We can argue about it–I have plenty to say about Inglourious Basterds. Quentin Tarantino is going to win one of those honorary Oscars before he dies. Maybe. Oh well. At least James Cameron didn’t win anything. But hey, he can probably buy all the gold in the world and make himself a giant 4D Oscar statuette. Holla at the next dimension.
Until next year, Oscars. Au revoir, Shosanna!
Also, some thoughts (with a few minor edits, to balance out my poor editing when originally posted) I had on Inglourious Basterds back in September when I saw it:
“Though it’s been nearly a month since Inglourious Basterds came out, I only got around to seeing it this weekend. I was not disappointed. While people I trust dearly on matters of film have felt conflicted about [Inglourious Basterds], I loved it almost unconditionally. Politics and ultra-mega-fantastical revisionist history aside, this is a [meticulously and marvelously] crafted film. From the opening scene (which is about as taut and masterful as an opening gets) to the final Nazi scalp, IB never fails to entertain. Though the accompanying music is the weakest in Tarantino’s filmography, his technique, dialogue, and story telling are on full display here. It’s irreverent and potentially offensive (but if you’re going to be offended by this, you’re missing the point). It reminds me why we go to the movies: film gives us something reality cannot. A world we want. Or at least one that I want.”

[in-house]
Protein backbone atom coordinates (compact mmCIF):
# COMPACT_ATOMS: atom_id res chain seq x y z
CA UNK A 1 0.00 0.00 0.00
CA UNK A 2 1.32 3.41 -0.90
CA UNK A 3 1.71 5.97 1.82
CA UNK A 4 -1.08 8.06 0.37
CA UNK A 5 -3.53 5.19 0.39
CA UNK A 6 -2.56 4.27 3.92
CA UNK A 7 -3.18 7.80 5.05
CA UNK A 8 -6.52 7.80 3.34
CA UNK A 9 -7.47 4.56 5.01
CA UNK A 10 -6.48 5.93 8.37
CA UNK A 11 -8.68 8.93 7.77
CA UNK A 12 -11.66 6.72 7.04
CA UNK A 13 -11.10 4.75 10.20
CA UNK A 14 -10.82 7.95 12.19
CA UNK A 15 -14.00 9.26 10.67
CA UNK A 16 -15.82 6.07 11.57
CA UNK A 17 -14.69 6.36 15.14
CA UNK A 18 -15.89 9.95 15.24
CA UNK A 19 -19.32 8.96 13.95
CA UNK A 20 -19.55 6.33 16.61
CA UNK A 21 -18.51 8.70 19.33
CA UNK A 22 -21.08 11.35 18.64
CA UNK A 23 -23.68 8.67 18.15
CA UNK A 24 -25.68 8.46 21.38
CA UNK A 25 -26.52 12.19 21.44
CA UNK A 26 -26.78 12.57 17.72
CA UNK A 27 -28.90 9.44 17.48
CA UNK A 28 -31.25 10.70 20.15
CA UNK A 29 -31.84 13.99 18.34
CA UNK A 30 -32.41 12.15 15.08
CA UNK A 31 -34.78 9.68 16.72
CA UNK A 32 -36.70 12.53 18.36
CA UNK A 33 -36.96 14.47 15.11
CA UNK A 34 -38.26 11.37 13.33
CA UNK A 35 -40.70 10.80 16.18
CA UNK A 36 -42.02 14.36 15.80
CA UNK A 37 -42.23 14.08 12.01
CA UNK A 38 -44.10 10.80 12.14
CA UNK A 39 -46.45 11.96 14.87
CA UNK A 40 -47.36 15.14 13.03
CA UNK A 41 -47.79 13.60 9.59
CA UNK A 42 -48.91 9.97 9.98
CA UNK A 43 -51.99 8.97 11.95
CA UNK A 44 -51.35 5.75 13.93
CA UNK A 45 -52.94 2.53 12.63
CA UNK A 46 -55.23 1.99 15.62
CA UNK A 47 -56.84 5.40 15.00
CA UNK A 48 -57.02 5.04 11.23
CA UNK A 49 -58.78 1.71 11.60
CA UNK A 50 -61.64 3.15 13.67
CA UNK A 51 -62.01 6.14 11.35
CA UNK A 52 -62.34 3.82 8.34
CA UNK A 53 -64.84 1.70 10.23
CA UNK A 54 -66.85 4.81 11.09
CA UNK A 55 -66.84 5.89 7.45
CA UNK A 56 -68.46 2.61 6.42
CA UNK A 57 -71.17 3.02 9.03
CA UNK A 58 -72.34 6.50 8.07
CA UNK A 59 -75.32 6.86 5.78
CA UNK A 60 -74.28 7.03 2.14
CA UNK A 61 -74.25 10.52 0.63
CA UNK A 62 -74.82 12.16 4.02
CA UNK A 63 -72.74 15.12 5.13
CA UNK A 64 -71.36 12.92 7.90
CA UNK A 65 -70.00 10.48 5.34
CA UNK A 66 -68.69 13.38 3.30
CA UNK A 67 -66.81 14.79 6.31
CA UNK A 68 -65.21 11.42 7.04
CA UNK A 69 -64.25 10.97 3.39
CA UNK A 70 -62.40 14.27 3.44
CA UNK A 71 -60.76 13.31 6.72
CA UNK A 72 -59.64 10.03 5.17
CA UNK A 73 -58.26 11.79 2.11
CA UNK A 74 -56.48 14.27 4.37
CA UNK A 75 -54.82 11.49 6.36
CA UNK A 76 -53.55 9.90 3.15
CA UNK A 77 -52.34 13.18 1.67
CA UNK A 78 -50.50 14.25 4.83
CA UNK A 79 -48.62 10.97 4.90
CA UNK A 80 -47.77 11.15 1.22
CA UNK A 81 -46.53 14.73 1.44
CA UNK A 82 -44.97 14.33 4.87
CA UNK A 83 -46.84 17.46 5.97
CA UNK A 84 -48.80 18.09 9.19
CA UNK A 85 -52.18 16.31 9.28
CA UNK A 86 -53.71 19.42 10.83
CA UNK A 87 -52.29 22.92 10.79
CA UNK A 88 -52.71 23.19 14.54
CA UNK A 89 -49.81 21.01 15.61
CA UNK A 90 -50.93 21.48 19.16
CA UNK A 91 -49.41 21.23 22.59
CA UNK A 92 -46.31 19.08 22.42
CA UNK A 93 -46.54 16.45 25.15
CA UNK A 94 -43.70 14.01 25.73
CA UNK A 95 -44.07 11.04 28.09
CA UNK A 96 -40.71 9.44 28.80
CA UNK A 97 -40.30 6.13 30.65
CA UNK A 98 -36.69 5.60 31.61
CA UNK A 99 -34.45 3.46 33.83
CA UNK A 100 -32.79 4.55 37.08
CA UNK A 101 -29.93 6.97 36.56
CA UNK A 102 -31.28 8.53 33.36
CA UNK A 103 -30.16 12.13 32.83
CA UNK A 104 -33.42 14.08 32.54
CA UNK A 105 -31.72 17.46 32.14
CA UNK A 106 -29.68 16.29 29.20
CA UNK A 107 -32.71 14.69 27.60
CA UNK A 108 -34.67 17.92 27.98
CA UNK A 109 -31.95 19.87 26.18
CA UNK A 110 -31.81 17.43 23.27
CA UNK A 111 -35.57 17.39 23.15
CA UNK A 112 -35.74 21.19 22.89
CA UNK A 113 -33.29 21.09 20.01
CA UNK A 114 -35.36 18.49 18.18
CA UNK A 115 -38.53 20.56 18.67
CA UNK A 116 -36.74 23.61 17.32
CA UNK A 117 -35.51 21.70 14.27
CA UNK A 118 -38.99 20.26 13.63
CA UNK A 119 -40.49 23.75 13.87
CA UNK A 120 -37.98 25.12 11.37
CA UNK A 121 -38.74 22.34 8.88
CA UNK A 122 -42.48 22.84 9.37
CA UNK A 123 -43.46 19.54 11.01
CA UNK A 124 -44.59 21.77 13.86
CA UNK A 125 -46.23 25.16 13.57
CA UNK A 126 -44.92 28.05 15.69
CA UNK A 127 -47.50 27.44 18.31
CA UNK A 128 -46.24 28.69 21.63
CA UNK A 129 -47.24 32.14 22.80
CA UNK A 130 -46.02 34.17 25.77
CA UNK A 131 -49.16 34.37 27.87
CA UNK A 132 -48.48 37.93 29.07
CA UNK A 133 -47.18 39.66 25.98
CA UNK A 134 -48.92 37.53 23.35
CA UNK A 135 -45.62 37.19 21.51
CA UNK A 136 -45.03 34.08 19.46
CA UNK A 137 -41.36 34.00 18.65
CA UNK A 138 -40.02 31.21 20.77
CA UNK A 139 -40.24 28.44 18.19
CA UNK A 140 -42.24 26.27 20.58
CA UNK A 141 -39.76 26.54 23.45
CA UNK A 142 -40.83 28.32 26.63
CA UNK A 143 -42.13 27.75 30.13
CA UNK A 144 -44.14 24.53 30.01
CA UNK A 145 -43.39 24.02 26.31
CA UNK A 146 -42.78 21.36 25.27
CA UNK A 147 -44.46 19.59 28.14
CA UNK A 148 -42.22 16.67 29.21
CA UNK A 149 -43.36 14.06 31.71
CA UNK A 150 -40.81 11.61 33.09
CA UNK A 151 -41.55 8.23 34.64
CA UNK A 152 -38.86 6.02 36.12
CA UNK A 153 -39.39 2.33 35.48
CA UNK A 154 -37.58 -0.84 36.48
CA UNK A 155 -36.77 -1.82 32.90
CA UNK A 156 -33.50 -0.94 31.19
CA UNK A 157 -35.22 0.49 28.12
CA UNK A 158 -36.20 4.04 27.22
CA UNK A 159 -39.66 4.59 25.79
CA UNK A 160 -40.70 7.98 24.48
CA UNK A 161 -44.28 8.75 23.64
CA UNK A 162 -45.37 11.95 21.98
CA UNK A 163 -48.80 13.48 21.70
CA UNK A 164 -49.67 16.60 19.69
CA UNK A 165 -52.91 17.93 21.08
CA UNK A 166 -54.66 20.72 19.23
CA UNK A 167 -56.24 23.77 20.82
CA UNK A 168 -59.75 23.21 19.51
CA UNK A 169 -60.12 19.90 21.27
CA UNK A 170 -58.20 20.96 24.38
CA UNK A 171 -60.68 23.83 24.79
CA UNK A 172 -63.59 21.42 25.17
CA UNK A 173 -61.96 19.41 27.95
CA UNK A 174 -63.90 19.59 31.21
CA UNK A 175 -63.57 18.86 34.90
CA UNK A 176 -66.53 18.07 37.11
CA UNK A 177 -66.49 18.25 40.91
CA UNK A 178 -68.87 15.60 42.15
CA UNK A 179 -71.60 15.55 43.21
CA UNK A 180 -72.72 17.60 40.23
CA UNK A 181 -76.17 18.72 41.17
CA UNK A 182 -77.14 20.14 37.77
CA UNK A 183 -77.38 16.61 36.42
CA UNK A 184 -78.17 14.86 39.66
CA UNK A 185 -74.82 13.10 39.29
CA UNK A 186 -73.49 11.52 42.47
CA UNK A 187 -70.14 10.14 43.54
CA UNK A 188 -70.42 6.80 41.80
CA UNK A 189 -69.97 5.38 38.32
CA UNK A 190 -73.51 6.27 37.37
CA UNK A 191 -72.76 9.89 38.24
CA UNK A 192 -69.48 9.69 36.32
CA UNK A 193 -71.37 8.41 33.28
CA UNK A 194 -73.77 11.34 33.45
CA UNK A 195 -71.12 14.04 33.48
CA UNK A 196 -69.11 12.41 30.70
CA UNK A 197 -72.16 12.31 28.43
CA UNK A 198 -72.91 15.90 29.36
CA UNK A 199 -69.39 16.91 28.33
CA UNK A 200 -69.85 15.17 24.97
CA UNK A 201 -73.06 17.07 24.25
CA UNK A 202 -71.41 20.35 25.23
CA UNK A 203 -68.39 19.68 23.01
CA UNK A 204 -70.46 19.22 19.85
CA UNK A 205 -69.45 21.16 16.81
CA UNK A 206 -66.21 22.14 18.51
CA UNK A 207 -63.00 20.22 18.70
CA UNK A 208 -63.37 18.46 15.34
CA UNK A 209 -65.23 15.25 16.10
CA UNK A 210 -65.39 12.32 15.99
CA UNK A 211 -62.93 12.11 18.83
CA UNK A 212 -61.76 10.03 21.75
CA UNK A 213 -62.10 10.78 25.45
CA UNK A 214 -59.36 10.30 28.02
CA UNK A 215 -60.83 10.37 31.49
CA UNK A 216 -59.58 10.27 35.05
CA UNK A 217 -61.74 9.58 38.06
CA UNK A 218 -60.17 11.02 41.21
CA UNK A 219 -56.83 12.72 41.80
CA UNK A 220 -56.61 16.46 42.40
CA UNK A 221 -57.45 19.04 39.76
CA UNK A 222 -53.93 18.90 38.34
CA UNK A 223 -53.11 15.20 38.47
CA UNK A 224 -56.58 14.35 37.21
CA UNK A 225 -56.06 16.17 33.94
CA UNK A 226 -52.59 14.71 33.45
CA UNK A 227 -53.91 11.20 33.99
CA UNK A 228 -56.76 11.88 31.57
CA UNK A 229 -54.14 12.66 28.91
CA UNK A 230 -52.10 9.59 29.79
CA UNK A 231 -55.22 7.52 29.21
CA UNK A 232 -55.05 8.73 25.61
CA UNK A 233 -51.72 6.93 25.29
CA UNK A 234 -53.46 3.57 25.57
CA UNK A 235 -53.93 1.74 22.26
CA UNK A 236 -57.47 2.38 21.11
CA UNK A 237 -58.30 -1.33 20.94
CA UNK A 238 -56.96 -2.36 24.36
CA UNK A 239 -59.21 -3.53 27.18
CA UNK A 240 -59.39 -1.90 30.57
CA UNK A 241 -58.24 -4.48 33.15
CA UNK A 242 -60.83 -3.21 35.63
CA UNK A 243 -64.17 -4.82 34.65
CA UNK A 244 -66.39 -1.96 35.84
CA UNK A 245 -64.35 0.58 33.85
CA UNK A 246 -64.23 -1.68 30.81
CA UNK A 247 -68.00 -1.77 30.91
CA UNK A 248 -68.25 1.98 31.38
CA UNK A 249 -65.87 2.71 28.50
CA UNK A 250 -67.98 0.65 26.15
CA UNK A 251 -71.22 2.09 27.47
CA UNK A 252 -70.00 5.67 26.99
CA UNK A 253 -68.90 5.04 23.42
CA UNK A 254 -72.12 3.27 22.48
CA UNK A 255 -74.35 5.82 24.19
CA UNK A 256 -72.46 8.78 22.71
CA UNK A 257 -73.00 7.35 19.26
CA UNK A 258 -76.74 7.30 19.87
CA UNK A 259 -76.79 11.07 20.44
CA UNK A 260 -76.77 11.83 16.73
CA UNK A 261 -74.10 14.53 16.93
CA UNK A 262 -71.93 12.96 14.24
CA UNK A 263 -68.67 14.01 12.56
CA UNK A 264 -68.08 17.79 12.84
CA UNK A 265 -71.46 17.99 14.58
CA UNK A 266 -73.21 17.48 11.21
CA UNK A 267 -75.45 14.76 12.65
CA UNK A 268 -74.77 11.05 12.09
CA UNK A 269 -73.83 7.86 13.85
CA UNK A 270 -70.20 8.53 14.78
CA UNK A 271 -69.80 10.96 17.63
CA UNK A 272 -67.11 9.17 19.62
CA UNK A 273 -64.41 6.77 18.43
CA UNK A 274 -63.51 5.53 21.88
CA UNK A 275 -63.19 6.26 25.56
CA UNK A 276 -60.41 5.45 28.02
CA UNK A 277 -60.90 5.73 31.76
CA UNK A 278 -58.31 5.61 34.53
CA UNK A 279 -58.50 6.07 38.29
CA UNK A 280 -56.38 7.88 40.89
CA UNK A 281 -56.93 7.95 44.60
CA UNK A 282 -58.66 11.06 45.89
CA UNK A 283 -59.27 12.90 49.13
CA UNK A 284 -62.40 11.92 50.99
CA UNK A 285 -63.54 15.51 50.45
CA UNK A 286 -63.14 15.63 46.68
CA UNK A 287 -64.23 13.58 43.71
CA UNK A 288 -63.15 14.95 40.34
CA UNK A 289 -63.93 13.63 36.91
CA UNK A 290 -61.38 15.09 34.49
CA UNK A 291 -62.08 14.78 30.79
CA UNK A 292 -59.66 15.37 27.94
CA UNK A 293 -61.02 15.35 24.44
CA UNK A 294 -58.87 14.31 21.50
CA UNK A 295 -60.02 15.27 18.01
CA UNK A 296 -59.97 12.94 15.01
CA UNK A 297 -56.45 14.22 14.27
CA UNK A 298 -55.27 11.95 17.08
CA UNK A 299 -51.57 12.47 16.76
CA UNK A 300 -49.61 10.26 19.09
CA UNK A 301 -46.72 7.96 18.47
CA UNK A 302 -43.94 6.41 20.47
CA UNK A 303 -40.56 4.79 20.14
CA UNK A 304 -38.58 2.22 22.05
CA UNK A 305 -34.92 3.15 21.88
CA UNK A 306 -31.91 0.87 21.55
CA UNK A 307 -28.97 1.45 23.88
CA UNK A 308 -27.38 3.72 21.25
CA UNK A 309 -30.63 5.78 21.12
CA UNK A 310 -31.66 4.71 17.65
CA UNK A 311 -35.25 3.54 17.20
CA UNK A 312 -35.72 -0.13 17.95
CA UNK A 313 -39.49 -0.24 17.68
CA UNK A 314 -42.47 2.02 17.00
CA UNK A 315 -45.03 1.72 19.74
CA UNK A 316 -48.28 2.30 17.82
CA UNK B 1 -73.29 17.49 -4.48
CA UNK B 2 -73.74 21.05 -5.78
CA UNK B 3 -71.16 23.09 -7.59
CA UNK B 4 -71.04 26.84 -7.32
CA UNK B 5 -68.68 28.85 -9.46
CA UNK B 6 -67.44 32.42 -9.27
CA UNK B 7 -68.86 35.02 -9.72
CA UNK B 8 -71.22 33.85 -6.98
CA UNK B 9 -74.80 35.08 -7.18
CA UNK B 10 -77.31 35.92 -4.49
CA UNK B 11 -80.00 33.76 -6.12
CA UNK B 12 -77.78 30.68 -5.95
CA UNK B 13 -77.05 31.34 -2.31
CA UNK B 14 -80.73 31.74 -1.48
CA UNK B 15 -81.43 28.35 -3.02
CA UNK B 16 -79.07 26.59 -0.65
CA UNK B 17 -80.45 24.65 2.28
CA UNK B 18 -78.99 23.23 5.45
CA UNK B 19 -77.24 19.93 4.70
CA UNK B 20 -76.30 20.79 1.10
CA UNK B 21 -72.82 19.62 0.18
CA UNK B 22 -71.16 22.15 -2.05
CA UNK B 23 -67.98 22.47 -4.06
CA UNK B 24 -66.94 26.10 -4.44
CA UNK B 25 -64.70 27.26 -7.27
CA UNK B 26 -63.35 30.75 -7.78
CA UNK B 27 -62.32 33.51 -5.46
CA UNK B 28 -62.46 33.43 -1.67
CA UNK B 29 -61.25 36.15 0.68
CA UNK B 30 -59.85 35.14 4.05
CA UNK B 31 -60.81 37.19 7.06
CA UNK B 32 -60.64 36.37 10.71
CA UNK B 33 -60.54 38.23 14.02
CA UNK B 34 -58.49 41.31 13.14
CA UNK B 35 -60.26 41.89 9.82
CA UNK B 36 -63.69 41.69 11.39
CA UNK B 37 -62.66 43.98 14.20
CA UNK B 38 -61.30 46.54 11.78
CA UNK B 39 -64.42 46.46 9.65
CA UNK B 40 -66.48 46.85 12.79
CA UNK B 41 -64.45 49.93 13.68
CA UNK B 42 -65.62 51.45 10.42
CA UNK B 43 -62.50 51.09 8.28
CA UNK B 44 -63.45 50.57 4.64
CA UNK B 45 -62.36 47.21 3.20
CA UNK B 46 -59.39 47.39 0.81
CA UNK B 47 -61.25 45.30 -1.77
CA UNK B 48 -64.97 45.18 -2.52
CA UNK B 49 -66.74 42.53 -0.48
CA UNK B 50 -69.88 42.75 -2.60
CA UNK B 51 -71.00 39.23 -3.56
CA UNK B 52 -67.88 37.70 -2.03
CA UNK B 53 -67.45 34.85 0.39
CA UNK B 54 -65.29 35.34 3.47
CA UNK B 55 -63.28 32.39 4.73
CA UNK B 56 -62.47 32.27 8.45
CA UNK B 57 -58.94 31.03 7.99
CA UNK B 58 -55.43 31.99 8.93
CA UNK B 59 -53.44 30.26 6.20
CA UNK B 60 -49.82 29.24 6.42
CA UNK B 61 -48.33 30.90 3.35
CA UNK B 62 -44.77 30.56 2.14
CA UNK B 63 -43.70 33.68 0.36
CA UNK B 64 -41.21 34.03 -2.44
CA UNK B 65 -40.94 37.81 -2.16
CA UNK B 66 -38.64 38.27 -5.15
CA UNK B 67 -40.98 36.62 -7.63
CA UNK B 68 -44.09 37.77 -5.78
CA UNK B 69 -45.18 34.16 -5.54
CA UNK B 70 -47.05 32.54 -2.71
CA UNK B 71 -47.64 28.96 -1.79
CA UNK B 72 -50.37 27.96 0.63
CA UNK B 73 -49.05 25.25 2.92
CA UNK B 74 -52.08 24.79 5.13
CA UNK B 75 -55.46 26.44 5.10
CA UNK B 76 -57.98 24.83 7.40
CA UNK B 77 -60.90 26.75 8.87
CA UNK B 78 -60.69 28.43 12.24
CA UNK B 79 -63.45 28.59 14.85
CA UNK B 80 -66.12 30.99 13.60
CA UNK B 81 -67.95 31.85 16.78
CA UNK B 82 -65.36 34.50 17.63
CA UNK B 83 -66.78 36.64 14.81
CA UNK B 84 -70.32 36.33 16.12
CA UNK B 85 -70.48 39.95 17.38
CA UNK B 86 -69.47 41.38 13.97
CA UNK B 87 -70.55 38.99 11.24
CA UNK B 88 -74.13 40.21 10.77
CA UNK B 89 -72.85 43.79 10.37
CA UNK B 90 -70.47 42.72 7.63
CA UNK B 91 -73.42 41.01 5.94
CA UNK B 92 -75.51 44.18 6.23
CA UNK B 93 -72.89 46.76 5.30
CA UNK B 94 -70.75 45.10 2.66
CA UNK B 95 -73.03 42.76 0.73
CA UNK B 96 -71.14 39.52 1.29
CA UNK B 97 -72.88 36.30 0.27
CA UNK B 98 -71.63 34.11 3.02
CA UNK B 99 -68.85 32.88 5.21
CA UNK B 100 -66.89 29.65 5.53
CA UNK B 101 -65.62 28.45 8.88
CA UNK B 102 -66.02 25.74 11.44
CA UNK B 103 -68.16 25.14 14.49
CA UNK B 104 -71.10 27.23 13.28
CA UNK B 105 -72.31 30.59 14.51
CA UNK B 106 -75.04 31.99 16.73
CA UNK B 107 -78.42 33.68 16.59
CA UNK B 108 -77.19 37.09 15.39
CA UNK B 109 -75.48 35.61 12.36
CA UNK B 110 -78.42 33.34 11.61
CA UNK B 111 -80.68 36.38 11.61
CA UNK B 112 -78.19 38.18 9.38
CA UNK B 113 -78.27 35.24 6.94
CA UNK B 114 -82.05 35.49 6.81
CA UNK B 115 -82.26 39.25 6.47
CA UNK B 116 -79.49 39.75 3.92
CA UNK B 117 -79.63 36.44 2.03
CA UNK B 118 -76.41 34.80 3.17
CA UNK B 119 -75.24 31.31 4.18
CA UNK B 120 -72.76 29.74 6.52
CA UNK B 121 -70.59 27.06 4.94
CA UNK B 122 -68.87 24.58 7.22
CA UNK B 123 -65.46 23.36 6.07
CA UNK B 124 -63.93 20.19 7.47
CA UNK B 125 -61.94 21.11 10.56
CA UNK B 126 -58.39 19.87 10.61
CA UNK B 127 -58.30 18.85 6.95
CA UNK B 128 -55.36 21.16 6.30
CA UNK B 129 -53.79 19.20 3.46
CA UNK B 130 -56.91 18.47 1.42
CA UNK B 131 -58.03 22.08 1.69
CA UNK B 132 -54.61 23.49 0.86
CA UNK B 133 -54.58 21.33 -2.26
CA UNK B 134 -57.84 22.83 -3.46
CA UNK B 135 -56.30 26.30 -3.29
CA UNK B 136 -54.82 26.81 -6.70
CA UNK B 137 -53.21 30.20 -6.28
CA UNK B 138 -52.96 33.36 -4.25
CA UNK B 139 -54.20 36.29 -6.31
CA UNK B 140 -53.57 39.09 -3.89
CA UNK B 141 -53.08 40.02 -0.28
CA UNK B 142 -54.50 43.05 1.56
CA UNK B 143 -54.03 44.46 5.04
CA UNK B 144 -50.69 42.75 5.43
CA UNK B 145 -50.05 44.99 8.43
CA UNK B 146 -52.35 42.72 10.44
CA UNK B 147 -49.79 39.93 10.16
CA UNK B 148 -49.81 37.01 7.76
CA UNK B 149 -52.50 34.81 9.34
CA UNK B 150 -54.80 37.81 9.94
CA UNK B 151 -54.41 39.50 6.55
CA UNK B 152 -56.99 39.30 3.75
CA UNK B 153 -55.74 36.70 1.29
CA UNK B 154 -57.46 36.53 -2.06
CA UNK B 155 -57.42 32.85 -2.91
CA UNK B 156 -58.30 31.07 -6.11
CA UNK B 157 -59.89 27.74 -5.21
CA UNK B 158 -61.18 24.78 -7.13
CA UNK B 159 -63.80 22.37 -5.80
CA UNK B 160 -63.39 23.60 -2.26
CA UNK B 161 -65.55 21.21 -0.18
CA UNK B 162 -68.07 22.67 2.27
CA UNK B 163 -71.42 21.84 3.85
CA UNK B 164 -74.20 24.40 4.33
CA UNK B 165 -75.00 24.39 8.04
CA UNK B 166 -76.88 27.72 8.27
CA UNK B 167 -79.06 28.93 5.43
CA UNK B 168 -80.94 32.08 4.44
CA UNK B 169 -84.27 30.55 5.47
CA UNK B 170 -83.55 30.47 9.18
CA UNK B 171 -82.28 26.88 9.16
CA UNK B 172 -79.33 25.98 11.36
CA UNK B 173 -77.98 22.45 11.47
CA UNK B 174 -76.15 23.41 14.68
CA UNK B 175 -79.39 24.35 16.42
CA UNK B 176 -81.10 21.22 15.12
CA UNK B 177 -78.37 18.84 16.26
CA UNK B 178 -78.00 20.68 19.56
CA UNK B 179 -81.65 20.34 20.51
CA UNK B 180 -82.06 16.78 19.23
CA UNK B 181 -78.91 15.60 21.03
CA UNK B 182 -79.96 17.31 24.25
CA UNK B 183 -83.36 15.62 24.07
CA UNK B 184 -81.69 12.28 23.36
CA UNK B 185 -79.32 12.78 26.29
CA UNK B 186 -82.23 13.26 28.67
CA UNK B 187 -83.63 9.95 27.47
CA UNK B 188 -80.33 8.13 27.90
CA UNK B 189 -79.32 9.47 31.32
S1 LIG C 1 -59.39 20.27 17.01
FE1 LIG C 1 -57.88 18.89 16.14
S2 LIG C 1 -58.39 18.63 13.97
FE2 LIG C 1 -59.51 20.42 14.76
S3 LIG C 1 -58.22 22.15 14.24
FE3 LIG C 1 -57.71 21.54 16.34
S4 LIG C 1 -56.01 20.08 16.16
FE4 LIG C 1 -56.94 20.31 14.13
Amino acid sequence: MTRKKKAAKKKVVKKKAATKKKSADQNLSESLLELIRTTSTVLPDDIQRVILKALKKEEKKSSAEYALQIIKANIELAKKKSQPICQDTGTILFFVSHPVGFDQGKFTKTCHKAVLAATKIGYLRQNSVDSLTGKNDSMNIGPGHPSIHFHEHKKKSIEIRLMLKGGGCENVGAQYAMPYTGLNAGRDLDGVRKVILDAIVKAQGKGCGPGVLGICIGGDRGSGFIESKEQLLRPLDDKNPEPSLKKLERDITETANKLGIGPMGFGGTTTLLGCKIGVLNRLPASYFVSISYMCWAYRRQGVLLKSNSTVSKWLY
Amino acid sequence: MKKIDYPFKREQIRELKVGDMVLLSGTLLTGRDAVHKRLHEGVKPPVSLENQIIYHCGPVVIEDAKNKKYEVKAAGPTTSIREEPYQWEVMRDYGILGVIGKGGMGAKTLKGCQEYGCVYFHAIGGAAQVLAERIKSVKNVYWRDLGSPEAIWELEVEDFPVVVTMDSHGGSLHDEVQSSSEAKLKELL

(Originally posted at CBD)
EDIT: One final thought I just read at /Film that I agree with wholeheartedly:
“I’m sure that in 20 years we’ll look back and wonder how Avatar didn’t win either Best Picture or Best Director. The Hurt Locker will be this generation’s How Green Was My Valley. And for those who don’t get the How Green Was My Valley reference, go look up which Oscars Citizen Kane won. I’m not saying Avatar is an incredible film, but in 50 years it will be the film we remember, definitely over Hurt Locker.” – Peter Sciretta, /Film
Except I would propose Avatar as this generation’s Wizard of Oz. Either way, it’s a monumental moment in film history if not a particularly spectacular film. It’s the best video game you never got to actually play (because apparently the video game they released wasn’t that good).